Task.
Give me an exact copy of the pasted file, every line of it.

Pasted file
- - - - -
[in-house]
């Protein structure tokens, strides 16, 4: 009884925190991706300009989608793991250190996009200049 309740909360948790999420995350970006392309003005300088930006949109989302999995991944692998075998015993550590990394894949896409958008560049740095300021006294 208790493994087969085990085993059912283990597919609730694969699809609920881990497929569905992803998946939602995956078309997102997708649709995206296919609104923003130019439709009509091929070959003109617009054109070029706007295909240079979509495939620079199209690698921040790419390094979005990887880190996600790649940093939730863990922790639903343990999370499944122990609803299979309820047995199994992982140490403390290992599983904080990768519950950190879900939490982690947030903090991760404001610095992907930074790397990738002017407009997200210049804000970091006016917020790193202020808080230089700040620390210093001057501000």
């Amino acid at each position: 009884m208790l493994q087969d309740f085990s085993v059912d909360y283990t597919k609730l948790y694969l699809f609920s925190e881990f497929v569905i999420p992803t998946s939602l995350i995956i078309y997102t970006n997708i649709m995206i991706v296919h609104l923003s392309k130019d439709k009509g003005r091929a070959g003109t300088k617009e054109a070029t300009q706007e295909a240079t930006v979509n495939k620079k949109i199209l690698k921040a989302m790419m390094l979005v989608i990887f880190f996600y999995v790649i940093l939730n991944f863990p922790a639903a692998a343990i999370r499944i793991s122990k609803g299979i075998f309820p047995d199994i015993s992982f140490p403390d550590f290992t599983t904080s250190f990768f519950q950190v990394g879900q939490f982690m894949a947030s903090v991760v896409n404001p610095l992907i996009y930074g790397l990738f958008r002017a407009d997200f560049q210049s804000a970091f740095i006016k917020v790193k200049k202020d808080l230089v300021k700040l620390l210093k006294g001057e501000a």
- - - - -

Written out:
[in-house]
């Protein structure tokens, strides 16, 4: 009884925190991706300009989608793991250190996009200049 309740909360948790999420995350970006392309003005300088930006949109989302999995991944692998075998015993550590990394894949896409958008560049740095300021006294 208790493994087969085990085993059912283990597919609730694969699809609920881990497929569905992803998946939602995956078309997102997708649709995206296919609104923003130019439709009509091929070959003109617009054109070029706007295909240079979509495939620079199209690698921040790419390094979005990887880190996600790649940093939730863990922790639903343990999370499944122990609803299979309820047995199994992982140490403390290992599983904080990768519950950190879900939490982690947030903090991760404001610095992907930074790397990738002017407009997200210049804000970091006016917020790193202020808080230089700040620390210093001057501000």
């Amino acid at each position: 009884m208790l493994q087969d309740f085990s085993v059912d909360y283990t597919k609730l948790y694969l699809f609920s925190e881990f497929v569905i999420p992803t998946s939602l995350i995956i078309y997102t970006n997708i649709m995206i991706v296919h609104l923003s392309k130019d439709k009509g003005r091929a070959g003109t300088k617009e054109a070029t300009q706007e295909a240079t930006v979509n495939k620079k949109i199209l690698k921040a989302m790419m390094l979005v989608i990887f880190f996600y999995v790649i940093l939730n991944f863990p922790a639903a692998a343990i999370r499944i793991s122990k609803g299979i075998f309820p047995d199994i015993s992982f140490p403390d550590f290992t599983t904080s250190f990768f519950q950190v990394g879900q939490f982690m894949a947030s903090v991760v896409n404001p610095l992907i996009y930074g790397l990738f958008r002017a407009d997200f560049q210049s804000a970091f740095i006016k917020v790193k200049k202020d808080l230089v300021k700040l620390l210093k006294g001057e501000a």